In the credit crunch of 2008/9 the rate of home moving plunged to its lowest level ever. In 2009 the rate at which a typical house would change hands slumped to only once every 20 years. The biggest reason being that confidence was low and many homeowners didn’t want to sell their home as Bexhill property prices plunged after the onset of the financial crisis in 2008. However, since 2009, the rate of home moving has increased (see the table and graph below), meaning today: Continue reading “Bexhill Homeowners Are Only Moving Every 14 Years (part 2)”
My thoughts to the landlords and homeowners of Bexhill…
The tightrope of being a Bexhill buy-to-let landlord is a balancing act many do well at. Talking to several Bexhill landlords, they are very conscious of their tenants’ capacity and ability to pay the rent and their own need to raise rents on their rental properties (as Government figure shows ‘real pay’ has dropped 1% in the last six months). Evidence does however suggest many landlords feel more assured than they were in the spring about pursuing higher rents on their Bexhill buy-to-let properties. Continue reading “Slowing Bexhill Property Market? Yes and No!”
Recently I was having a chat with one of my second cousins at a big family get-together. The last time I had seen them their children were in their early teens. Now their children are all grown up, have partners, dogs and children. Wow – how time flies!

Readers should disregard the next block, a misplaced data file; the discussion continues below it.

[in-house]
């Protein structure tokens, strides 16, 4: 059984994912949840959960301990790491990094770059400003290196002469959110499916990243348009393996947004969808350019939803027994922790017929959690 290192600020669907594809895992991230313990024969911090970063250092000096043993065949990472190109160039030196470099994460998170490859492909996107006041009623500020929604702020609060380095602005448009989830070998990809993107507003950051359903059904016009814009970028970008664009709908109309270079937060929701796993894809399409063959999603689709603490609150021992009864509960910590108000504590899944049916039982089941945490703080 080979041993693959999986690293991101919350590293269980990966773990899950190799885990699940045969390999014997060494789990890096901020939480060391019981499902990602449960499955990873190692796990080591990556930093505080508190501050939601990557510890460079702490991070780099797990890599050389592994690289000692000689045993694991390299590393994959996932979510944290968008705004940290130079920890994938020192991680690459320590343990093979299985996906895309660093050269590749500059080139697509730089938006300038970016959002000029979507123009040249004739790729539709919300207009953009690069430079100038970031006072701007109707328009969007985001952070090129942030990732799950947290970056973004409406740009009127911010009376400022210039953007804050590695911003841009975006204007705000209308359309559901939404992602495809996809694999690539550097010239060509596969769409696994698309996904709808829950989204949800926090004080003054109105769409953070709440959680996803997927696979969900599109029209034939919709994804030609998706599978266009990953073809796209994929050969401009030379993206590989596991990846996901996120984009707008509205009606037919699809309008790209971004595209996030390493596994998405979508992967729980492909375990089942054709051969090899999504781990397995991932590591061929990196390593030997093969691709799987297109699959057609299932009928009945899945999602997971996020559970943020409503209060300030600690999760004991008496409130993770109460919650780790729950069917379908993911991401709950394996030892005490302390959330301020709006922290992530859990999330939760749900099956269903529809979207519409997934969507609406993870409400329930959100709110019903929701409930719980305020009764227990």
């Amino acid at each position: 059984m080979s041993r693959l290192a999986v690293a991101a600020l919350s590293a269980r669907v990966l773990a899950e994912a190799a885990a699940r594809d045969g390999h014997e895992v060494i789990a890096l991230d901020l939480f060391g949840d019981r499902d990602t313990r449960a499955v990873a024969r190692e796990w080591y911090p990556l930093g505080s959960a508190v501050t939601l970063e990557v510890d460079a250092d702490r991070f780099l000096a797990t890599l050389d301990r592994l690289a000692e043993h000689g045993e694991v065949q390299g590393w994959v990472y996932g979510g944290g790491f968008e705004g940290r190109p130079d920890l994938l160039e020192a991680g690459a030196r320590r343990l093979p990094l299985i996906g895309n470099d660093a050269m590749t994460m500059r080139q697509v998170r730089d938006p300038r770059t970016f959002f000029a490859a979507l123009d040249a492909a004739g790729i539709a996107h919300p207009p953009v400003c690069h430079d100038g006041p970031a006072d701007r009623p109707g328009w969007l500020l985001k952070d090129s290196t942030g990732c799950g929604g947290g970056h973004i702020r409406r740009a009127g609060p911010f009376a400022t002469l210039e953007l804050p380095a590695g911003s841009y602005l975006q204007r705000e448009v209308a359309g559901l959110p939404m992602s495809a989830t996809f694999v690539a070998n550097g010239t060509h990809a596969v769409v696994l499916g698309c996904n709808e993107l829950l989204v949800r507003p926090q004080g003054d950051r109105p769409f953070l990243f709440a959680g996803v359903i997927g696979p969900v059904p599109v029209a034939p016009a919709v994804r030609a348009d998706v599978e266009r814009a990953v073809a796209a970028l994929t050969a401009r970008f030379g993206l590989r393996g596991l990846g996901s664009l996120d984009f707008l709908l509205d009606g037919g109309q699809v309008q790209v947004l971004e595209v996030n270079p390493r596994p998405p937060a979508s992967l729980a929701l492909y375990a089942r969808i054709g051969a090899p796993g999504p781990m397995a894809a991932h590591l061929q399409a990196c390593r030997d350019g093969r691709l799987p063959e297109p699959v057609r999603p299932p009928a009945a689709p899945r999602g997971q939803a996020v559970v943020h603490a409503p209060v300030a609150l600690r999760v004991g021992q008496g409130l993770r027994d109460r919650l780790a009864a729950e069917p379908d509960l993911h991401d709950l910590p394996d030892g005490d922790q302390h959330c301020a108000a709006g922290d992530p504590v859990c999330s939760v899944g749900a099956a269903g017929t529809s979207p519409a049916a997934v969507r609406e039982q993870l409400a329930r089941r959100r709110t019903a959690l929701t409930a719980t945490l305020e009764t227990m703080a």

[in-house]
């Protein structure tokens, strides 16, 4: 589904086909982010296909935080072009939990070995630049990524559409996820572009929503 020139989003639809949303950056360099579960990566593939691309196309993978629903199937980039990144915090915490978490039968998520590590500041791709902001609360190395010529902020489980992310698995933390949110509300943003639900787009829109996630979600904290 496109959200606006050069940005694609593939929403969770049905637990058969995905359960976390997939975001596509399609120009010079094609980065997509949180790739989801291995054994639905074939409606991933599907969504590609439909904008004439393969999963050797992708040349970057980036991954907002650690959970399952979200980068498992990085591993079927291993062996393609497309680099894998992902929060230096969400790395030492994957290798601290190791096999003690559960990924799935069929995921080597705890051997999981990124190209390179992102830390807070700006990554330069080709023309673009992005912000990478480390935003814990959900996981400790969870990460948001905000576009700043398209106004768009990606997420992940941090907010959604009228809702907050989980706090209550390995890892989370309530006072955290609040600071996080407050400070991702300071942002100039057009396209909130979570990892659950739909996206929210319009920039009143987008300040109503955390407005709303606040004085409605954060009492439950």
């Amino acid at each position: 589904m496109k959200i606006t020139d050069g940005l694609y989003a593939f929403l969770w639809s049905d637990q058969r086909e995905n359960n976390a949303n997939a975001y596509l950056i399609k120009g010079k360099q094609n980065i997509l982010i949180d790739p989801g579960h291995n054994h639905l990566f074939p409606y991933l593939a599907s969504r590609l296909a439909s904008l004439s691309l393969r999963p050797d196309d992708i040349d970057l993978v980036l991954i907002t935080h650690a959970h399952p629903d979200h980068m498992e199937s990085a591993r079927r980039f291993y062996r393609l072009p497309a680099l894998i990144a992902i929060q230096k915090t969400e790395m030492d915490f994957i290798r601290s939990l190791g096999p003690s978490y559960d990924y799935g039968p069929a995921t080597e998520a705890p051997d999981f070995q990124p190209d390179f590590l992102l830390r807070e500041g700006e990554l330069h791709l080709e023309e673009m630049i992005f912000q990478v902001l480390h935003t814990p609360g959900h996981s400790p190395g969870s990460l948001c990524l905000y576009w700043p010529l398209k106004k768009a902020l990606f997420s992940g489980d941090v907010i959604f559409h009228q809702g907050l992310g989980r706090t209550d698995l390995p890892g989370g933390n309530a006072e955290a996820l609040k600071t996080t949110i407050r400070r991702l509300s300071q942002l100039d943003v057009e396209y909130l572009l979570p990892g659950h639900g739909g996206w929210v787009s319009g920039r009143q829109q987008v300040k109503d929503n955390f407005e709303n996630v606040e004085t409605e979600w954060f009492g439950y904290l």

So, I got talking over a glass of lemonade with my 2nd cousins and a couple of their children, about the times of 15% interest rates and how the more mature members of our family had to endure the 3 day week, 20% inflation and the threat of nuclear annihilation in 4 minutes … so, foolishly, I said what with all the opportunities youngsters had to day, they had never had it so good! Continue reading “The Unfairness of the Bexhill Baby Boomer’s £3,403,330,000 Windfall? (Part 1)”
As the dust starts to settle on the various unread General Election party manifestos, with their ‘bran-bucket’ made up numbers, life goes back to normal as political rhetoric on social media is replaced with pictures of cats and people’s lunch. Joking aside though, all the political parties promised so much on the housing front in their manifestos, should they be elected at the General Election. In hindsight, irrespective of which party, they seldom deliver on those promises. Continue reading “Bexhill Property Market and Mysterious Politics of the General Election”
There are 23.4 million properties in England and Wales with 64% being owner occupied and 36% being in rented either from a private landlord, local authority or housing association.
Over nine out of ten of those English and Welsh owner-occupied properties are a whole house or bungalow. Now, most people would assume they would be freehold – however, of those renting, nearly half of rental properties, 44% to be precise, lived in other leasehold apartments and flats.